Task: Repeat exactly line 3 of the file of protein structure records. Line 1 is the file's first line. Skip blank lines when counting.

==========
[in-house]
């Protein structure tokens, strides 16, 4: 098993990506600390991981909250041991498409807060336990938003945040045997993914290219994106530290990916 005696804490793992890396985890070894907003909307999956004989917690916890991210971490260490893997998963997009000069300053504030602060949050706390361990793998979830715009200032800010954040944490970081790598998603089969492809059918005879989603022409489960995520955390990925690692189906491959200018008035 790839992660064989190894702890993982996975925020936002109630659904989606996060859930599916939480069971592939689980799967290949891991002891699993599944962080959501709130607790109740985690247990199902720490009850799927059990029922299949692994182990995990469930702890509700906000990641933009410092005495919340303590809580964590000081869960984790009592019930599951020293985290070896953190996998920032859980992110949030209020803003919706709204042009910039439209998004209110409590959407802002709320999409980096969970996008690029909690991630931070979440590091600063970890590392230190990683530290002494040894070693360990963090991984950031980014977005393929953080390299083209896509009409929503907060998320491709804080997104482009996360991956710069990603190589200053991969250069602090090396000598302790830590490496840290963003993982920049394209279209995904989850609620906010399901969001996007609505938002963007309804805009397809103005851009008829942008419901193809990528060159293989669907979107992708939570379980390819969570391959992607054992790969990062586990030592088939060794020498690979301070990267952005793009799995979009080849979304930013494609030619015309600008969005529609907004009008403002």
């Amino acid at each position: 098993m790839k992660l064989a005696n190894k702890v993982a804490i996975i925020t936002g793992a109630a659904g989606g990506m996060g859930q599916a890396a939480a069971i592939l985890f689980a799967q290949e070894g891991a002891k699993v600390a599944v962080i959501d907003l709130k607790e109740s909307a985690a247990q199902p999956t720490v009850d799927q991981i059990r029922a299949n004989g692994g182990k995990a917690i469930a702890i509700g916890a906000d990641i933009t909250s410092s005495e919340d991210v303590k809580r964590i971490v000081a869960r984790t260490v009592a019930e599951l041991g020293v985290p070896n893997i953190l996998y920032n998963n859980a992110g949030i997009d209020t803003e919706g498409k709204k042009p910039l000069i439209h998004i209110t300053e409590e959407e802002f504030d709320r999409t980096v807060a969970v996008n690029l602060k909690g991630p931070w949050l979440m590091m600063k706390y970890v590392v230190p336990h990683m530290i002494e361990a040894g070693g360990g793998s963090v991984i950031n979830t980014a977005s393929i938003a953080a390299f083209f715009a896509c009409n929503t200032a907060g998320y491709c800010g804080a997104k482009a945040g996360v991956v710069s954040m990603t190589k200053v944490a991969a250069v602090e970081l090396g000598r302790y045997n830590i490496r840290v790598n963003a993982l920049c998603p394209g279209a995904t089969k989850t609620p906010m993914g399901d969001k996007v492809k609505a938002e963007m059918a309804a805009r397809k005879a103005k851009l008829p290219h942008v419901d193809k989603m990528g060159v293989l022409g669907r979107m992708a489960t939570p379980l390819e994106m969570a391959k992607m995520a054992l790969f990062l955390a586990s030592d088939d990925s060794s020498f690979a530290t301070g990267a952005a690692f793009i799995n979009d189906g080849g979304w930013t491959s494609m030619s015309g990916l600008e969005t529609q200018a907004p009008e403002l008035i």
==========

């Amino acid at each position: 098993m790839k992660l064989a005696n190894k702890v993982a804490i996975i925020t936002g793992a109630a659904g989606g990506m996060g859930q599916a890396a939480a069971i592939l985890f689980a799967q290949e070894g891991a002891k699993v600390a599944v962080i959501d907003l709130k607790e109740s909307a985690a247990q199902p999956t720490v009850d799927q991981i059990r029922a299949n004989g692994g182990k995990a917690i469930a702890i509700g916890a906000d990641i933009t909250s410092s005495e919340d991210v303590k809580r964590i971490v000081a869960r984790t260490v009592a019930e599951l041991g020293v985290p070896n893997i953190l996998y920032n998963n859980a992110g949030i997009d209020t803003e919706g498409k709204k042009p910039l000069i439209h998004i209110t300053e409590e959407e802002f504030d709320r999409t980096v807060a969970v996008n690029l602060k909690g991630p931070w949050l979440m590091m600063k706390y970890v590392v230190p336990h990683m530290i002494e361990a040894g070693g360990g793998s963090v991984i950031n979830t980014a977005s393929i938003a953080a390299f083209f715009a896509c009409n929503t200032a907060g998320y491709c800010g804080a997104k482009a945040g996360v991956v710069s954040m990603t190589k200053v944490a991969a250069v602090e970081l090396g000598r302790y045997n830590i490496r840290v790598n963003a993982l920049c998603p394209g279209a995904t089969k989850t609620p906010m993914g399901d969001k996007v492809k609505a938002e963007m059918a309804a805009r397809k005879a103005k851009l008829p290219h942008v419901d193809k989603m990528g060159v293989l022409g669907r979107m992708a489960t939570p379980l390819e994106m969570a391959k992607m995520a054992l790969f990062l955390a586990s030592d088939d990925s060794s020498f690979a530290t301070g990267a952005a690692f793009i799995n979009d189906g080849g979304w930013t491959s494609m030619s015309g990916l600008e969005t529609q200018a907004p009008e403002l008035i």